11/04/2014 12:10 pm ET Updated Dec 06, 2017

Why Aren't More Women Working in Tech Companies?

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Today many claim there are not enough women working in tech companies. According to an article published by Alison Griswold at, data from well-known companies such as Google, Facebook, Yahoo and Microsoft, show us there is a huge gender gap: Men represent 84 percent of the working employees in these companies, while women only represent 16 percent of their total workforce-- even though they have the same level of qualifications and education. This prompted me to do some investigating on my own, and over the past month, I collected stories from women in the tech industry that I met while I was at Dreamforce 2014, a a user and developer conference held yearly in San Francisco. Obviously this is a small sample, but it provides additional insight into some of the challenges women face in this industry.



Work Culture

Eighty percent of women I spoke to named work culture as a major concern in their tech jobs. For instance, Catherine Blackmore, Chief Customer Officer at Bluenose Analytics, with over 20 years of experience holding different senior leadership positions, said the following:

I've had to chat with male leaders about scheduling large meetings on Halloween or the first week of school. As a female executive, I pay extra close attention to these situations and educate male counterparts as these acts can be culture killers.

Her advice for women entering this field:

Don't feel guilty about telling your boss what you need. I coach women on understanding their worth in the workplace. For example, I know that I am a mission critical member of the executive team, and work tirelessly to help build the company... which means many late nights and even weekends. I do not feel guilty or concerned about telling my CEO what I need.


Deepa Patel, President at Halak Consulting LLC, a leader with over 15 years of experience in consulting, talks about her experience with how women are perceived in the tech world:

There is a perception that women are good just for marketing jobs. That is not true at all. The reality is women are interested in technology jobs, and do work for technology companies, but are not perceived as leaders. We need to do a lot more to change that perception.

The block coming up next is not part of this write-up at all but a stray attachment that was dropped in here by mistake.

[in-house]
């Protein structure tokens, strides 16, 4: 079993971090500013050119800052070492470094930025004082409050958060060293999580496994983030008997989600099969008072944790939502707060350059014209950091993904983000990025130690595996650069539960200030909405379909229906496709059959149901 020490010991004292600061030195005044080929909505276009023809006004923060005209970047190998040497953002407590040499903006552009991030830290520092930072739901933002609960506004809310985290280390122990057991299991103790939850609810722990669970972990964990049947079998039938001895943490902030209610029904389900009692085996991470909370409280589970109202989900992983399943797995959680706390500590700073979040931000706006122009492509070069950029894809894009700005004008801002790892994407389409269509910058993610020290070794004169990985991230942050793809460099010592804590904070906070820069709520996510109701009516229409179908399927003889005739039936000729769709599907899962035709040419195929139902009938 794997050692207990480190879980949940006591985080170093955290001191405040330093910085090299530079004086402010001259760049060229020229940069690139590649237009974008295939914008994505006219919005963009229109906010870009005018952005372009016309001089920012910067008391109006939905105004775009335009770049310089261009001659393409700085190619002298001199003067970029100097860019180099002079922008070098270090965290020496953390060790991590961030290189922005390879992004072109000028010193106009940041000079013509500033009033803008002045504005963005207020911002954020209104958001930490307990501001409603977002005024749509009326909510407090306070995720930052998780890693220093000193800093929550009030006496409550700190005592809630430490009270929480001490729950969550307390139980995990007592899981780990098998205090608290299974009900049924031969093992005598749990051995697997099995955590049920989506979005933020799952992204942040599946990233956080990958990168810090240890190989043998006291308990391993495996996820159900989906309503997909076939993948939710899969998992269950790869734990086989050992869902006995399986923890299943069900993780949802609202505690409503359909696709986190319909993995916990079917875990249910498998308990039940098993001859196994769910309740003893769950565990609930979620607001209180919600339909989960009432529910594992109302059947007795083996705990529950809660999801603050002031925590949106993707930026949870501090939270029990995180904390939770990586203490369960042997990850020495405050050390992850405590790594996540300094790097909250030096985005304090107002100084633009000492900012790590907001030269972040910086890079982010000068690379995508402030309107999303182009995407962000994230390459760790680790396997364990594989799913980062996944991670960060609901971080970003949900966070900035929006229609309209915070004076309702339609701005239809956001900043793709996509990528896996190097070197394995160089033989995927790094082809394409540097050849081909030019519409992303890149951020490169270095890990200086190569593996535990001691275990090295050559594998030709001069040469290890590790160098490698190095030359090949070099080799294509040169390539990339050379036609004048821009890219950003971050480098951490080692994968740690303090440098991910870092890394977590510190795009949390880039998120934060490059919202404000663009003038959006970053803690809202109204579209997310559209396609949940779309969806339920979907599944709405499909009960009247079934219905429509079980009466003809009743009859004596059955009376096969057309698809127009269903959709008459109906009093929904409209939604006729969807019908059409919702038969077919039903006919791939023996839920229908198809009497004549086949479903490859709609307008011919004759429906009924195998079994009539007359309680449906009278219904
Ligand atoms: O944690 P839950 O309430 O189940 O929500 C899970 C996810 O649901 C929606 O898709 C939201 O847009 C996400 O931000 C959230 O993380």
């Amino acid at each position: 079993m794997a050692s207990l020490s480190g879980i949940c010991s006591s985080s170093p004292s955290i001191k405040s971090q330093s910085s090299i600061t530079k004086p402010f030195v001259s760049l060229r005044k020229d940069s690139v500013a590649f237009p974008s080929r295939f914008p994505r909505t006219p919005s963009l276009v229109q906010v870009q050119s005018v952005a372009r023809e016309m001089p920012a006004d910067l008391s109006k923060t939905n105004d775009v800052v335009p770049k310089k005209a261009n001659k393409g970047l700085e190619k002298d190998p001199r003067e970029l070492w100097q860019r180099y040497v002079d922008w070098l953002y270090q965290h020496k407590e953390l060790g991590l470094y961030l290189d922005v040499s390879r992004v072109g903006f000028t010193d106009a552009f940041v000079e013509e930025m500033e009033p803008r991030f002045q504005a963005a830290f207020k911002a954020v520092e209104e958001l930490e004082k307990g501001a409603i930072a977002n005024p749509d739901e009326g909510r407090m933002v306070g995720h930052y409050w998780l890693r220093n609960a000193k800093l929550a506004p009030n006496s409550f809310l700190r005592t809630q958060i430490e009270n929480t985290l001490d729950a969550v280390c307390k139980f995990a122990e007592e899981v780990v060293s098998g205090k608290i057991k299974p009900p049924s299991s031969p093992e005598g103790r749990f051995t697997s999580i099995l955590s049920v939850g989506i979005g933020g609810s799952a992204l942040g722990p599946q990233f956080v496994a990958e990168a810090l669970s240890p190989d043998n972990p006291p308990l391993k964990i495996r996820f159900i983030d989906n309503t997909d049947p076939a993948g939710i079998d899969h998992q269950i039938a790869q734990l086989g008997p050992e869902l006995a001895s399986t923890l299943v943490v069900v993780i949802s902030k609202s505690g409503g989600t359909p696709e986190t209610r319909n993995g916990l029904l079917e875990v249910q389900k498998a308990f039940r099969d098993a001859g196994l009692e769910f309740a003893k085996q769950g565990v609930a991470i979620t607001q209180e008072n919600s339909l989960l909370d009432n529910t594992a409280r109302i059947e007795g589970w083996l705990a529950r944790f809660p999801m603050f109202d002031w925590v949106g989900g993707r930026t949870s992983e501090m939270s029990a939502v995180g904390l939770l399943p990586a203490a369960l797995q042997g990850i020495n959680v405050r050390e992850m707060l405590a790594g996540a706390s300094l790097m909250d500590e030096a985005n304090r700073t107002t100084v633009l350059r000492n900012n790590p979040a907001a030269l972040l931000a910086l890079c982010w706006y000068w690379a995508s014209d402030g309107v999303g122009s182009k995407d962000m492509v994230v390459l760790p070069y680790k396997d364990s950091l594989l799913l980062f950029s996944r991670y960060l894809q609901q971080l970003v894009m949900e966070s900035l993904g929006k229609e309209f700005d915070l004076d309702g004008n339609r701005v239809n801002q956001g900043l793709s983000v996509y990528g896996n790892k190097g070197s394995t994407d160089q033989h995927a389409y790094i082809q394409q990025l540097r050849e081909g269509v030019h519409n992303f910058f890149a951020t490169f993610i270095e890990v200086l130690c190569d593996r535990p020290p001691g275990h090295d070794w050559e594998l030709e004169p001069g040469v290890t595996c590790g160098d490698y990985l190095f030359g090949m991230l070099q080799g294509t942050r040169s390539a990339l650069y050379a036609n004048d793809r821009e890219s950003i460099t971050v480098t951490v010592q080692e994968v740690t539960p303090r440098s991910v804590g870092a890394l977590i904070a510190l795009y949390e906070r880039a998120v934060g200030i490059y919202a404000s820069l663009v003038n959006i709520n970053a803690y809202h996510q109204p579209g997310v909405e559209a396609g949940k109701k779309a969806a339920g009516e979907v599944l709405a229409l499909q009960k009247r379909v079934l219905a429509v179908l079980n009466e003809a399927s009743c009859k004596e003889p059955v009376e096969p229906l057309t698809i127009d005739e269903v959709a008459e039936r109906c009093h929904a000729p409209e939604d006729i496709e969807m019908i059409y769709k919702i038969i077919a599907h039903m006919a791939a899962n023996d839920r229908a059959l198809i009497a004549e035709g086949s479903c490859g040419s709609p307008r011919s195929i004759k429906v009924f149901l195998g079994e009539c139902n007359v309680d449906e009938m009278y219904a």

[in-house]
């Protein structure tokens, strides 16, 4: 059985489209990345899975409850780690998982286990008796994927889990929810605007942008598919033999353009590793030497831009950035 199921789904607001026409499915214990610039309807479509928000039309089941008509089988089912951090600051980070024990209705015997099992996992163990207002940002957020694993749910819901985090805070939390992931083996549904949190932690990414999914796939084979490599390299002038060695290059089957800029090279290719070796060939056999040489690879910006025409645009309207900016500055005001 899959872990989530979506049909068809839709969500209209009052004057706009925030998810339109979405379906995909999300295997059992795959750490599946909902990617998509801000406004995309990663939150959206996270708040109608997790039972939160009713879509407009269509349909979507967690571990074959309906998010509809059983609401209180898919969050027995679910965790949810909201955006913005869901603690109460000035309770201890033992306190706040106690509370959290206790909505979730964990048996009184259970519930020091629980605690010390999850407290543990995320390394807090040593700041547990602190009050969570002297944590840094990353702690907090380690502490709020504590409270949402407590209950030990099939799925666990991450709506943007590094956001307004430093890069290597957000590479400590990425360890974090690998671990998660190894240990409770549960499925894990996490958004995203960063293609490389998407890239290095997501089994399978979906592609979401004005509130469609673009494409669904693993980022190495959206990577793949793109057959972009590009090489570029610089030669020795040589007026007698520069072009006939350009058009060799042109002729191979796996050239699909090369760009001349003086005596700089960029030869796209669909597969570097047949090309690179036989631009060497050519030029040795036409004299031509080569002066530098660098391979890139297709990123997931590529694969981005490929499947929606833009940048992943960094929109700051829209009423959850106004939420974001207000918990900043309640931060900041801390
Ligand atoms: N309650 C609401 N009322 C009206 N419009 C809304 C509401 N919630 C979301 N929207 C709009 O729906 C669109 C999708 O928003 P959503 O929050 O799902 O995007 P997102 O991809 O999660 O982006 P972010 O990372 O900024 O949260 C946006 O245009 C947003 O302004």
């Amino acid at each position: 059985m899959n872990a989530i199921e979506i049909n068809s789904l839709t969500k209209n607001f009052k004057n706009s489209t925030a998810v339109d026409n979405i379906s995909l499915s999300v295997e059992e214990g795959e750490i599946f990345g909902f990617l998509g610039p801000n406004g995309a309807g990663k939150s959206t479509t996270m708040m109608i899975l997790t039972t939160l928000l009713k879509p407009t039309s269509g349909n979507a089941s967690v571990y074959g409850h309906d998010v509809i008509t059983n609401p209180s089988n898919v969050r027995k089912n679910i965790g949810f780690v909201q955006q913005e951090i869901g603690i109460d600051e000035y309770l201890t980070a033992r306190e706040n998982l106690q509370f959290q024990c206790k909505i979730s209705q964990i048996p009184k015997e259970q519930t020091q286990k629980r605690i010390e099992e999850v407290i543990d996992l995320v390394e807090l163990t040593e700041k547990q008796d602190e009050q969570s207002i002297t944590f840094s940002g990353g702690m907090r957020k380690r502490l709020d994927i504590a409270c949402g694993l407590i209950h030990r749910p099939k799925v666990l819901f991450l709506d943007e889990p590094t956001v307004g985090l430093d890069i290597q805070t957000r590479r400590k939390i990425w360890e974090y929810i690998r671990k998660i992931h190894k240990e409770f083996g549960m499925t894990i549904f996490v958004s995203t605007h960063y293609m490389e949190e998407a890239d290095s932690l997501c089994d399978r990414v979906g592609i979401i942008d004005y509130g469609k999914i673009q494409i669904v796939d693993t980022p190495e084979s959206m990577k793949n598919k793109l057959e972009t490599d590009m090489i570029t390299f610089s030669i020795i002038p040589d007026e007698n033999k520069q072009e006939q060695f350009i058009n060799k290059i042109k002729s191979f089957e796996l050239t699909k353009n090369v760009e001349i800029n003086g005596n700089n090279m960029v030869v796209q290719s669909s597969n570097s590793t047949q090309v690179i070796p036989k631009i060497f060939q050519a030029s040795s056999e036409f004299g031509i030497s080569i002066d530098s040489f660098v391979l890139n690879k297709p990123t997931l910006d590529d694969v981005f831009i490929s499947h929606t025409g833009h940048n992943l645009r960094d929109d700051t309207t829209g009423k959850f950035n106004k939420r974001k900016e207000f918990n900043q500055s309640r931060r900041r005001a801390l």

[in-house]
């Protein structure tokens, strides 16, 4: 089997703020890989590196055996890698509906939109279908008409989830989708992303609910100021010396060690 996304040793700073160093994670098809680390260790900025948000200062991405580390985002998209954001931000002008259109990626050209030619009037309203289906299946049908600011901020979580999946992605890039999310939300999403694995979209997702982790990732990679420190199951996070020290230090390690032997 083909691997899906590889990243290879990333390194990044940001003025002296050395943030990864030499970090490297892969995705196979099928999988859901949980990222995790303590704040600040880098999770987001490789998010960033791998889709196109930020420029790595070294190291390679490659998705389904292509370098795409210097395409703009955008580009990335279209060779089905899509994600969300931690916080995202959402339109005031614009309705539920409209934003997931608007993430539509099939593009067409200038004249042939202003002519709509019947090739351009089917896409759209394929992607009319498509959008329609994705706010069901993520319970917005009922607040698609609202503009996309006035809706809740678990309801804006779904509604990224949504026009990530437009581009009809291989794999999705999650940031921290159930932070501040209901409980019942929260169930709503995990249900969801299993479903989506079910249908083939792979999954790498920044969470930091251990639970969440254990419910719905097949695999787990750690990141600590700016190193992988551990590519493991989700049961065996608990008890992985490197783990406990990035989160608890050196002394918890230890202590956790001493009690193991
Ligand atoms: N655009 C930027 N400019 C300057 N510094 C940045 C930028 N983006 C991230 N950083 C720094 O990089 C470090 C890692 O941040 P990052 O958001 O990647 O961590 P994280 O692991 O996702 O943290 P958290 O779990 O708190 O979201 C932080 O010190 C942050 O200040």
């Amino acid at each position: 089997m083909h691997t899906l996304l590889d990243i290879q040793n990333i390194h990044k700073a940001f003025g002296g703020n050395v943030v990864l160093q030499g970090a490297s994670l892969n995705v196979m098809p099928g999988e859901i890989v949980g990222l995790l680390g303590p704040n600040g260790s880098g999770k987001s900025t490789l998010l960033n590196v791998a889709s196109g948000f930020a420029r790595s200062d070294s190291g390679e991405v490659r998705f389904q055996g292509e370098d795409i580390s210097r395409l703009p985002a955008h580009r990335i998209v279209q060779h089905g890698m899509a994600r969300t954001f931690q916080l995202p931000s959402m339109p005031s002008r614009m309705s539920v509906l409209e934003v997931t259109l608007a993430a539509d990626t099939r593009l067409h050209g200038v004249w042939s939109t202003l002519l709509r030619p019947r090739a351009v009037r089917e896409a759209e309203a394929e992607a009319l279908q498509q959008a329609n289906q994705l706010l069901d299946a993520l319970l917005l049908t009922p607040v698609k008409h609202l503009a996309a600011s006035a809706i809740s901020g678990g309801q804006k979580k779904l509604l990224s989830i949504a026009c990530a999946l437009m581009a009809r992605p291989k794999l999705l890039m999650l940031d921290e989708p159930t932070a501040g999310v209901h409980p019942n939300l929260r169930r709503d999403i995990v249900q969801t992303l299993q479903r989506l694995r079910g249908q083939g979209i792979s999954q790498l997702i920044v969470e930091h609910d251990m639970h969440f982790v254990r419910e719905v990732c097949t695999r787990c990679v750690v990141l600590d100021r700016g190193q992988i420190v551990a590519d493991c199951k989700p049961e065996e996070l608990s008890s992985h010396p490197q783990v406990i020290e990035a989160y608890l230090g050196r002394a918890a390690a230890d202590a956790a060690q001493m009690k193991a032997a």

Her advice for women entering into this field:

For all the women who have dreams of building a career in technology, I will say, 'dream big and shoot for the stars.' Together, with each other's support and encouragement, we can make it and hold leadership positions. I was recently asked a question about salary differences and how to get around that. The advice: 'Ask for what you want.' If you don't ask, you don't get it. Don't be afraid. If you get a 'NO,' ask again. If you still get a 'no,' after about three times, find another job where you do get a 'yes.' Don't ever take 'no' for an answer and don't let anyone discourage you or squash your dreams.

Family vs. Work

Like many of the women I met, Neeracha Taychakhoonavudh is highly educated; she holds a B.A and M.B.A from Stanford University. She is the Senior Vice President of partner programs at the Worldwide Alliances & Channels division at She is one of many that cite work and family obligations as a major challenge in building her career:

It seems a little harder for women to find that right balance point between work and family obligations. When my children were young, it was definitely harder as they were more demanding of my time. Now my kids are teens and they are still demanding, albeit in different ways.

Her advice for women entering into this field:

I think it's a great field for women -- fast-moving, good pace of change and the overall growth means there is ample opportunity for career advancement and mobility. There are more openings so the pool for advancement or trying new things is pretty wide

Being Confident

Just over a quarter of the women I spoke to mentioned lack of confidence as their main challenge starting their tech career. Jessica O'Steen, a Cloud Computing Consultant with over 10 years of technology experience and five certifications, mentioned:

The biggest challenges I faced early on were due to a lack of confidence in my abilities and the ridiculous expectations I set for myself. I felt constant pressure to prove myself and that in order to be a successful consultant I had to immediately provide the right answer to any and every question. Even though it is impossible to know everything about and all industries, I felt I had failed myself and my clients if I had to research something or reach out to other resources to get an answer. I studied hard for my five certifications and through that and the support of my long time male mentor I now have the confidence to say 'no but I will get the answer.' Lack of confidence and unrealistic expectations are no longer issues for me now.

Her advice for women entering into this field:

Women considering a tech career should really just go for it and dive in headfirst. It is challenging, exhilarating, scary, rewarding and amazing all at the same time. It is important to find or found a company that has the same ideals and priorities as you do. Never try to be something that you are not just to fit in. Create a professional support network for yourself, get certified in the technology you are working in and always remember how valuable you are.

Are a woman? Are you ready to work in the tech industry? Comment below.